Gene Duplication and Genome Evolution

Summary

Principal Investigator: Austin Hughes
Abstract: The study of the biology of humans and other organisms has entered a new phase with the availability of complete genome sequences, which will make possible the development of new approaches for understanding gene function in the life cycles of organisms in both health and disease. Complete or nearly complete genome sequences are now available from human; two invertebrate animals, the fruitfly Drosophila melanogaster and the nematode worm Caenorhabditis elegans, a plant, the thale cress Arabidopsis thaliana; yeast Saccharomyces cerevisiae, and approximately 40 species of prokaryotes (bacteria and archaebacteria). An important part of deciphering the information available in complete genome sequences will involve understanding the mechanisms by which genomes evolve, including gene duplication and deletion, duplication of genomic segments or entire genomes, and horizontal transfer of genes from one genome to another. The application of bioinformatic methods to genomic sequence data is expected to play an important role in addressing these questions. The research described in this application seeks to develop computational tools that will enhance our understanding of the mechanisms of genome evolution and to apply these tools, along with standard methods of molecular evolutionary genetics, to address major currently debated questions regarding genome evolution. The following specific questions are addressed: (1) The development of a computational method of testing for past duplication of genomes or genomic segments and its application to the human genome and to other eukaryotic genomes. (2) Application of phylogenetic analysis to test the hypothesis that genes in apparently duplicated blocks in genomes duplicated simultaneously, as predicted by the hypothesis that these regions represent the remnants of ancient events of duplication of the entire genome (polyploidization events). (3) Development of a method of testing for conserved gene linkage across genomes and application of this method to the genomes of prokaryotes. (4) Application of phylogenetic analyses to test the hypothesis that horizontal gene transfers have occurred from the genomes of prokaryotes to those of eukaryotes and vice versa. (5) Examining the role of transposable elements in duplication of genomic segments by testing for nonrandom association between these elements and putatively duplicated blocks in the yeast genome.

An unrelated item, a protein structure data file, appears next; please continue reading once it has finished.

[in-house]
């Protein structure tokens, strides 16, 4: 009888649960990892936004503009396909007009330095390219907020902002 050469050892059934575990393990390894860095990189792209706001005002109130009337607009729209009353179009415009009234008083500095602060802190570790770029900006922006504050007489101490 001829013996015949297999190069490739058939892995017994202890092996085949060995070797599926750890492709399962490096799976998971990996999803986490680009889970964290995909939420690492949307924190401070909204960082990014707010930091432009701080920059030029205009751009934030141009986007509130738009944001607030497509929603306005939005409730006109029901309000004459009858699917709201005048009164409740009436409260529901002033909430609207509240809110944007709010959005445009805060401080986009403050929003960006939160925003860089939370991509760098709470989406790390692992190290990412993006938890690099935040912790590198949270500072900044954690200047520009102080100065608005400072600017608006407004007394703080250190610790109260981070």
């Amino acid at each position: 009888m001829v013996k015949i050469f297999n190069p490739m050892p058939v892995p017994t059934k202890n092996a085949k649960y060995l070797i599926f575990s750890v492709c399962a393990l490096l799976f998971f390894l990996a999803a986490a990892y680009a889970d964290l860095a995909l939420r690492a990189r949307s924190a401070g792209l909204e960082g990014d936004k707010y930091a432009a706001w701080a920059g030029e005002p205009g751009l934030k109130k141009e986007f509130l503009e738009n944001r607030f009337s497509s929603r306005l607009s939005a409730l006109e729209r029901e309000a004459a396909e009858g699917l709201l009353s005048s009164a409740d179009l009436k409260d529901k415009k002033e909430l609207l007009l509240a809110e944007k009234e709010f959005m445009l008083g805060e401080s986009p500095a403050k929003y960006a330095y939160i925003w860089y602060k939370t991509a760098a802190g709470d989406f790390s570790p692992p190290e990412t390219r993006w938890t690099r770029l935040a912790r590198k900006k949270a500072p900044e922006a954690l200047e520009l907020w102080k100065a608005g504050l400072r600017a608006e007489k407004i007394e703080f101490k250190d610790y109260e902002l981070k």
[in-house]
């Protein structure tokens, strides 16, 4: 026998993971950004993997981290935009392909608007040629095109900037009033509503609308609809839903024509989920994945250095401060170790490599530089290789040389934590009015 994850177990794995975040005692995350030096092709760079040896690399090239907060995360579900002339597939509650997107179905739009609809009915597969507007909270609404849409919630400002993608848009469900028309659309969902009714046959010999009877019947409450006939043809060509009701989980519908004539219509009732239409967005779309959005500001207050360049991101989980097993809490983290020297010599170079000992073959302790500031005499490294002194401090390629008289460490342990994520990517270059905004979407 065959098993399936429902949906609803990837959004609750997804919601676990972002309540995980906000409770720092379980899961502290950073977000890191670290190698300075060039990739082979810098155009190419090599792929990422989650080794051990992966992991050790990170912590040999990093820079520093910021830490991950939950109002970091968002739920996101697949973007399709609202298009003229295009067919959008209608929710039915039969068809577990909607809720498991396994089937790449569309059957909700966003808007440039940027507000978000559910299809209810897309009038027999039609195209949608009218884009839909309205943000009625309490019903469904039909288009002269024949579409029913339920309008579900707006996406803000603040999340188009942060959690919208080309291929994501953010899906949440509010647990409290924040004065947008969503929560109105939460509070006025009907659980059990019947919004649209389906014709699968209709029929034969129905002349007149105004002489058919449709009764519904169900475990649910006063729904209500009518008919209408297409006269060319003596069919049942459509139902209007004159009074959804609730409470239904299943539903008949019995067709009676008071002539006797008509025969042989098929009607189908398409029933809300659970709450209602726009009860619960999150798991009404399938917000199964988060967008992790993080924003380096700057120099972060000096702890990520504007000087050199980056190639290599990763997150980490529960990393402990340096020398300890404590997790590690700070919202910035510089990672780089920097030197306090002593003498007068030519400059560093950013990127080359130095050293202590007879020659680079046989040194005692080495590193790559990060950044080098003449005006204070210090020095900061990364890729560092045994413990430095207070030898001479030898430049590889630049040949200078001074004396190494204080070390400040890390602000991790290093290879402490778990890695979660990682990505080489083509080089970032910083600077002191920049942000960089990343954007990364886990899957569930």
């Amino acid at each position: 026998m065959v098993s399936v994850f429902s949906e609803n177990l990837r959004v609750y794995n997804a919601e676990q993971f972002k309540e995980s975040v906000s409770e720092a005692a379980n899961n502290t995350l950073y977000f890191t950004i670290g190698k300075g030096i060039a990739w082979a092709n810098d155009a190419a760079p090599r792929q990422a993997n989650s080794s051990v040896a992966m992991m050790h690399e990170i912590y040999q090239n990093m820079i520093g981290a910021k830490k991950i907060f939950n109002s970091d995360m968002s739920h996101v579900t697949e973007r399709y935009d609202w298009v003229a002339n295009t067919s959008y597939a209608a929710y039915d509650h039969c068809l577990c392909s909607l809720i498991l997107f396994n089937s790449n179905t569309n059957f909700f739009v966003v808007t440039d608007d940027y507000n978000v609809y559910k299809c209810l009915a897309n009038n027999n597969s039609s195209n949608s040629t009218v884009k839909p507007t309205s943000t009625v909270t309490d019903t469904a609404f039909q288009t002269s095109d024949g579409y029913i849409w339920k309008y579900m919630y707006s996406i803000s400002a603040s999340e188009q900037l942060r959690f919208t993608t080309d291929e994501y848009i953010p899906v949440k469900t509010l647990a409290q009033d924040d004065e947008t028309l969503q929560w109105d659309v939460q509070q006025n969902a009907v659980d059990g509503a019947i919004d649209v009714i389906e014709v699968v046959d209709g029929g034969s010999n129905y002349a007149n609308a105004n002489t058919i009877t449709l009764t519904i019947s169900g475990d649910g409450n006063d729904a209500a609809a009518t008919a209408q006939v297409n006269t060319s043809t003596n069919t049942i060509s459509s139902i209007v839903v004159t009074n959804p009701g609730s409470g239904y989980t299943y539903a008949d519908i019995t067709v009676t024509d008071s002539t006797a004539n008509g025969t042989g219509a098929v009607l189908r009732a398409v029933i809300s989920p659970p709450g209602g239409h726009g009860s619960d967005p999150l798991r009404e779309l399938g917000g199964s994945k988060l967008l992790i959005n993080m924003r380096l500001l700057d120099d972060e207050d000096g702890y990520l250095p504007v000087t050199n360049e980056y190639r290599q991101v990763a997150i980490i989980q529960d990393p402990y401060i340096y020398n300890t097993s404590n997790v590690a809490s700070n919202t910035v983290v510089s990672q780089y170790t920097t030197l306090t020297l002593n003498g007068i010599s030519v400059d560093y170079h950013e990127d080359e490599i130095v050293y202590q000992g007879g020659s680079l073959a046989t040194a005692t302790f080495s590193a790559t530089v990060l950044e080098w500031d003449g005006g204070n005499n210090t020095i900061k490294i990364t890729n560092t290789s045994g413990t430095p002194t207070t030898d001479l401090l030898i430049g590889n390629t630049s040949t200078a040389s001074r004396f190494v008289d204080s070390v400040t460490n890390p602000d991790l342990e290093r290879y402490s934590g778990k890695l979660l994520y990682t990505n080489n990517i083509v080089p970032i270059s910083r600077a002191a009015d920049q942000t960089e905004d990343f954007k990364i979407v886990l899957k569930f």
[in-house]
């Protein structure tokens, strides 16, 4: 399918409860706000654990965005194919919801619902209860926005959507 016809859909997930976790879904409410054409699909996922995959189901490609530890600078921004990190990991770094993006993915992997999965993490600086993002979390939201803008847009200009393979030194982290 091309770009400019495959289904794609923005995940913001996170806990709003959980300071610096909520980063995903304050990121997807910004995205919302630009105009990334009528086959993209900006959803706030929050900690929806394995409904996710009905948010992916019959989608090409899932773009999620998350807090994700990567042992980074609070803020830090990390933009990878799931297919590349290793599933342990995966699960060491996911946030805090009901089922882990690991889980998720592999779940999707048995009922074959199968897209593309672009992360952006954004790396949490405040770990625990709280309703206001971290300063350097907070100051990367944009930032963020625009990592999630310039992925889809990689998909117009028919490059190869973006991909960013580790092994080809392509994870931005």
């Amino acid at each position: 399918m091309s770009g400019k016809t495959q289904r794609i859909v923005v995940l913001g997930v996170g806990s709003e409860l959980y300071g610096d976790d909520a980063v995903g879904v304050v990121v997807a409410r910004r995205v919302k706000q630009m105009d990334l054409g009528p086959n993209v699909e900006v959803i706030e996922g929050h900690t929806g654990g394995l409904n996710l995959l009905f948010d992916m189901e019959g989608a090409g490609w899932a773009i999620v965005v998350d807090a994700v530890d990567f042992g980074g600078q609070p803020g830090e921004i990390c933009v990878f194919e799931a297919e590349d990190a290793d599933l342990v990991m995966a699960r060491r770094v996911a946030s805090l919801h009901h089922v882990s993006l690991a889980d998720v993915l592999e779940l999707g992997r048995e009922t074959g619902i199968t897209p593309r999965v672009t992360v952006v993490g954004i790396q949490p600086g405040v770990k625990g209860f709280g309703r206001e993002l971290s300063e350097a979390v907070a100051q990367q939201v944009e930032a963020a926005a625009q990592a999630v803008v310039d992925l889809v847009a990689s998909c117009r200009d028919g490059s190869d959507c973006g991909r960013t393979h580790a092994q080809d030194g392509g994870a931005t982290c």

Funding Period: 2002-08-01 - 2006-07-31
more information: NIH RePORT

Top Publications

  1. pmc DNA repeat arrays in chicken and human genomes and the adaptive evolution of avian genome size
    Austin L Hughes
    Department of Biological Sciences, University of South Carolina, Columbia SC 29208, USA
    BMC Evol Biol 5:12. 2005
  2. ncbi Expression patterns of duplicate genes in the developing root in Arabidopsis thaliana
    Austin L Hughes
    Department of Biological Sciences, University of South Carolina, Coker Life Sciences Building, 700 Sumter Street, Columbia, SC 29208, USA
    J Mol Evol 60:247-56. 2005
  3. ncbi Gene family content-based phylogeny of prokaryotes: the effect of criteria for inferring homology
    Austin L Hughes
    Department of Biological Sciences, University of South Carolina, Columbia, SC 29205, USA
    Syst Biol 54:268-76. 2005

Scientific Experts

Detail Information

Publications3

  1. pmc DNA repeat arrays in chicken and human genomes and the adaptive evolution of avian genome size
    Austin L Hughes
    Department of Biological Sciences, University of South Carolina, Columbia SC 29208, USA
    BMC Evol Biol 5:12. 2005
    ..Birds have smaller average genome sizes than other tetrapod classes, and it has been proposed that a relatively low frequency of repeating DNA is one factor in reduction of avian genome sizes...
  2. ncbi Expression patterns of duplicate genes in the developing root in Arabidopsis thaliana
    Austin L Hughes
    Department of Biological Sciences, University of South Carolina, Coker Life Sciences Building, 700 Sumter Street, Columbia, SC 29208, USA
    J Mol Evol 60:247-56. 2005
    ..However, the majority of gene duplicates showed relatively high levels of amino acid sequence divergence without appreciable change in expression pattern in the cell types analyzed...
  3. ncbi Gene family content-based phylogeny of prokaryotes: the effect of criteria for inferring homology
    Austin L Hughes
    Department of Biological Sciences, University of South Carolina, Columbia, SC 29205, USA
    Syst Biol 54:268-76. 2005
    ....